The profession and art of wrestling has always been considered a moral following. Wrestlers are expected to be men of character, who shun carnal temptations and fear God. Rustan-e-Zaman Gama Pehlwan never missed his prayers and it was said that such a man of God he was that at midnight genie would materialise from thin air to join him in exercise. In 1949-50 when Gama Pehlwan was living in Kamran’s Baradari on the Ravi, Ahmed Bashir and I went to interview him for Daily Imroze. He was physically formidable with a magnificent moustache but on his face he bore a childlike impression. His conversation was also that of a simple, innocent, God-fearing man. I don’t know about the wrestlers of today, but the wrestlers of those earlier times would rise at two in the morning to have their bodies massaged with oil. After that they would perform a thousand body presses, which they would follow by stepping into the wrestling pit to wrestle with a pehlwan of their age and physique. The khalifa who would watch the contest carefully would provide guidance where needed. After the wrestlers were done, they would drink a special concoction prepared by their students to lend strength to their bodies, which they would follow by drinking a large quantity of buffalo milk that had been boiled and cooled. At noon, they would drink soup extracted from a couple of kilos of red meat, eat lunch and then take a siesta. They would return to the akhara early in the evening to exercise and try their strength in friendly matches with fellow wrestlers from their akhara.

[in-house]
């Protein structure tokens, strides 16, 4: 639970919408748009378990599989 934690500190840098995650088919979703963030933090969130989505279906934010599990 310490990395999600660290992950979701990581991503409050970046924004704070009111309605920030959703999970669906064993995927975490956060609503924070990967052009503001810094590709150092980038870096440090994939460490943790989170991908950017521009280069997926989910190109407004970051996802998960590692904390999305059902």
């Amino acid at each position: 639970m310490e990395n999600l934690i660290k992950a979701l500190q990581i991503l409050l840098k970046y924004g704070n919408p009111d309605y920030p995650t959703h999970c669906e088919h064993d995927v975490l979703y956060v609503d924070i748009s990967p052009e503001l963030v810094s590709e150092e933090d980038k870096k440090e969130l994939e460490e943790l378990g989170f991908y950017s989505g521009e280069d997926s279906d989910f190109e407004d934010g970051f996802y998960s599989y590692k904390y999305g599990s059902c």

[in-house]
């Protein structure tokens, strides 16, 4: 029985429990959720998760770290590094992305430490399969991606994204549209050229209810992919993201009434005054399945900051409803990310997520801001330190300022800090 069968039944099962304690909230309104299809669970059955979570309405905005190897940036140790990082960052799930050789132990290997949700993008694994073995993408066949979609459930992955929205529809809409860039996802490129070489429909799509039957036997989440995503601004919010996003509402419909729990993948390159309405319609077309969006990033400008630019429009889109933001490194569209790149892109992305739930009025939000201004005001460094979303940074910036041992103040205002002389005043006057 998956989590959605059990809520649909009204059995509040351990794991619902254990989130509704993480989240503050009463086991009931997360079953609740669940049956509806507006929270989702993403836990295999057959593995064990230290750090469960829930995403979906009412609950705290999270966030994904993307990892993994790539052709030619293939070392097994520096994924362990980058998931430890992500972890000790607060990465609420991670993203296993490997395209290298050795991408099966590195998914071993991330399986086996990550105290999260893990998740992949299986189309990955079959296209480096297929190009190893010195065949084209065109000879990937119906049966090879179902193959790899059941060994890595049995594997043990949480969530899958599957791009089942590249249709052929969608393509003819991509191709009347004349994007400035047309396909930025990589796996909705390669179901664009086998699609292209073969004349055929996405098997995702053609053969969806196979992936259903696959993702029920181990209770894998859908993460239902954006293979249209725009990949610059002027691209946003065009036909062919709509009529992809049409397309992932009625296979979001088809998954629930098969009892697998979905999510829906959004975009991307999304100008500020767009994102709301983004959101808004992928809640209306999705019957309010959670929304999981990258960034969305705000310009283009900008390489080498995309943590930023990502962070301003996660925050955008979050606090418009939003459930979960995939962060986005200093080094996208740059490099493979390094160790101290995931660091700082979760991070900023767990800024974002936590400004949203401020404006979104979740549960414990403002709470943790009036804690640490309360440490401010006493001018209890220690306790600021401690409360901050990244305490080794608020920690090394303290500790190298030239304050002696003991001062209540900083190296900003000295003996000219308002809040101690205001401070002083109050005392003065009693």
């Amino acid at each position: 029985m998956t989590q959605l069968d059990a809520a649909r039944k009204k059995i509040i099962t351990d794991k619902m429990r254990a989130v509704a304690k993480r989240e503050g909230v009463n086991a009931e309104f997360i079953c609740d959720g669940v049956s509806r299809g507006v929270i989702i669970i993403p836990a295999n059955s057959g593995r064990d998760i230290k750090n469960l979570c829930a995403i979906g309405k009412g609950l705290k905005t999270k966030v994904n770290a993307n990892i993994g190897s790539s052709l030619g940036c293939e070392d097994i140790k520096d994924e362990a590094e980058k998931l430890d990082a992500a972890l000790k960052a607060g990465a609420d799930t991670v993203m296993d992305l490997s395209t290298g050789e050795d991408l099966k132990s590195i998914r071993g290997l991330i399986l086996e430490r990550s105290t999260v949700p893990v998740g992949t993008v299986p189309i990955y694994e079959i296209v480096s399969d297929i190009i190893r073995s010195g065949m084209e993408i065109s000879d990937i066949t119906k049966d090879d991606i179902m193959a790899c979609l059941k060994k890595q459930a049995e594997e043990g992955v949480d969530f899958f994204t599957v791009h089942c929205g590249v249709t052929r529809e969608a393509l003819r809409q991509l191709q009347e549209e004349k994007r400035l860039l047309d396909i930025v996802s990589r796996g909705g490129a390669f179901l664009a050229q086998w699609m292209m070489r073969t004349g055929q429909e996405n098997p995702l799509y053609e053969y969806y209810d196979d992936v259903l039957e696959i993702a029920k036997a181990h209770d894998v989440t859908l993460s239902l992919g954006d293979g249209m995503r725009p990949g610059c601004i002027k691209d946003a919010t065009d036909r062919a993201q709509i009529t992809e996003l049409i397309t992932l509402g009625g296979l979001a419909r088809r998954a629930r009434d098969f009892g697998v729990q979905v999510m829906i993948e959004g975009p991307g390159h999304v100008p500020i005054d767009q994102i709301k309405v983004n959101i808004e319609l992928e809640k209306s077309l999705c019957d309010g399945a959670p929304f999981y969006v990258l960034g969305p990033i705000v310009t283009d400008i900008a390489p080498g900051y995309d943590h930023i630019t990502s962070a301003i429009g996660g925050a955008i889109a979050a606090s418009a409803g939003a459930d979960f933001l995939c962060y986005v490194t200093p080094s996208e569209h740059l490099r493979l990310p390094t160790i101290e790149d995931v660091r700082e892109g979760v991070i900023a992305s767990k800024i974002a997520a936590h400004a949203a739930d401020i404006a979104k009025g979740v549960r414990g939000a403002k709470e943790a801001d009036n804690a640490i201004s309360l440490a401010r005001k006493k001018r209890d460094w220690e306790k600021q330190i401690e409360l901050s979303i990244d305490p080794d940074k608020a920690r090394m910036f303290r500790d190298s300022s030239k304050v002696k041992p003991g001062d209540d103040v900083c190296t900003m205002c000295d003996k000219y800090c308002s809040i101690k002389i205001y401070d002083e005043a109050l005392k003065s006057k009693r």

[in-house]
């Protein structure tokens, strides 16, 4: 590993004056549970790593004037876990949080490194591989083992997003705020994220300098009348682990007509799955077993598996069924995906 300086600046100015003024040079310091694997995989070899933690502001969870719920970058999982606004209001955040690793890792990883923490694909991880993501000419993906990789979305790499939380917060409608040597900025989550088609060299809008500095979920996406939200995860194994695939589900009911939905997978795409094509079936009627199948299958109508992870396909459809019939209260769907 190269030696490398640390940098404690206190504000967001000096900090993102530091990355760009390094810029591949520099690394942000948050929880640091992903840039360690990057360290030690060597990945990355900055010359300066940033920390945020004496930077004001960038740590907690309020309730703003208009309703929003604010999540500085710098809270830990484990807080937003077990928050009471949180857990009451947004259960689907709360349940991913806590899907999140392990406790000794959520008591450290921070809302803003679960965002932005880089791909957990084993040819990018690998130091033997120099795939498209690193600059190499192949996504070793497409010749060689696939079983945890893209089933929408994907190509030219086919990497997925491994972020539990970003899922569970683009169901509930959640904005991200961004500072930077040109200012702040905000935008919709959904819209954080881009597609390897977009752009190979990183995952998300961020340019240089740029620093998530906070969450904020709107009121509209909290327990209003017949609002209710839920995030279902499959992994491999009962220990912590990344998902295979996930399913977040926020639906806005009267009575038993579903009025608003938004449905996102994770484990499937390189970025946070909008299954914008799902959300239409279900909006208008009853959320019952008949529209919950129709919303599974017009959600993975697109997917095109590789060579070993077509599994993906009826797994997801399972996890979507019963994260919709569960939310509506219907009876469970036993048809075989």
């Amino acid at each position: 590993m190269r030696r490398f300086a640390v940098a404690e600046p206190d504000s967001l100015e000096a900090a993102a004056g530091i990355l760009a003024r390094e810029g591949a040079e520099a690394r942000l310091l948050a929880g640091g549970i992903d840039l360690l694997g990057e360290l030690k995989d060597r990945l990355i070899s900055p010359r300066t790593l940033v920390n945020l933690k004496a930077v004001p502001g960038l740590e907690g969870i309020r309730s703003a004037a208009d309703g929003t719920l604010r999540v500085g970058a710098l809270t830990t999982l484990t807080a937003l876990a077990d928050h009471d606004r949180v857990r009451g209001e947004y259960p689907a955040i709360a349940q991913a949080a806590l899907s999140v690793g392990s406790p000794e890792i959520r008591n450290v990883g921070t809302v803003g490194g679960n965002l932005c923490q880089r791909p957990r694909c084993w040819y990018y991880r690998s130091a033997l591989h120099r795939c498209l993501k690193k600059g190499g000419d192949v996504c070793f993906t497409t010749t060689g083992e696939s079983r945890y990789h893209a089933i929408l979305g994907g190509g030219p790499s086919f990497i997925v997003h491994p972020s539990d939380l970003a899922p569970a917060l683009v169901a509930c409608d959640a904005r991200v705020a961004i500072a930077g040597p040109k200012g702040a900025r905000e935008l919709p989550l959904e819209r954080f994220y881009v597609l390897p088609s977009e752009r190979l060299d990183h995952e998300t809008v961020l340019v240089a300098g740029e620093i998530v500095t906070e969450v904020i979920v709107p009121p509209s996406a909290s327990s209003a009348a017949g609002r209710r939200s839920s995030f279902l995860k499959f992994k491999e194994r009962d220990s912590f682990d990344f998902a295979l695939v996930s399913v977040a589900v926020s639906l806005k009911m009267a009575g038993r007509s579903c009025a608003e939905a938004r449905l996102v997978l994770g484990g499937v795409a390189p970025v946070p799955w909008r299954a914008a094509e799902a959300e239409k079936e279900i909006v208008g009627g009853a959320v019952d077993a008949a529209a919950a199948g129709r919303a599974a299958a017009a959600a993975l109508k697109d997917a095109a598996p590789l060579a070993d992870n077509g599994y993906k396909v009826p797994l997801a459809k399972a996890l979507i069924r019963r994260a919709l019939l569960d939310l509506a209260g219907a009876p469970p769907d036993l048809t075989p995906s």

I come from a family of wrestlers, both my grandfather and my father being practitioners of this art and way of life. My father would take me to the akhara and make me work out so that I would build my strength. Whatever I am writing, I have seen with my own eyes and experienced personally. When a wrestler collected his prize money after a successful match, the first thing he would do was to purchase a couple of sacks of almonds and two large canisters of pure desi ghee or clarefied butter. It was normal for a wrestler to drink butter milk or lassi made from a kilo of milk and a kilo of yogurt. Some wrestlers would drink melted ghee, after which they would lie on a cot for a couple of hours during which they would not move at all. Then they would get up and declare with great pride, “Khalifa, the ghee has been digested.”
Wrestlers had their own turn of phrase. A former wrestler used to run a milk and yogurt shop in Gwalmandi. He also happened to have a taste for classical music. One day I asked him, “Pehlwanji, what is the difference between raag Maulkauns and raag Bhairvin?” He looked at me and replied, “My innocent prince, you ask me about Malkauns and Bhairvin. They dwell in different countries which have different climates.” A former wrestler in Lahore became a film producer. It so happened that his music director came from a family of butchers. One day, the music director was trying to impress the producer with the quality of his compositions, when the old wrestler cut him in mid-sentence and said, “Masterji, one thing I want you to note and I promise to pay you all the money you are owed. The score in my movie should be of the best cut.”
A Hamid, the distinguished Urdu novelist and short story writer, writes a column every week based on his memories of old Lahore. Translated from the Urdu by Khalid Hasan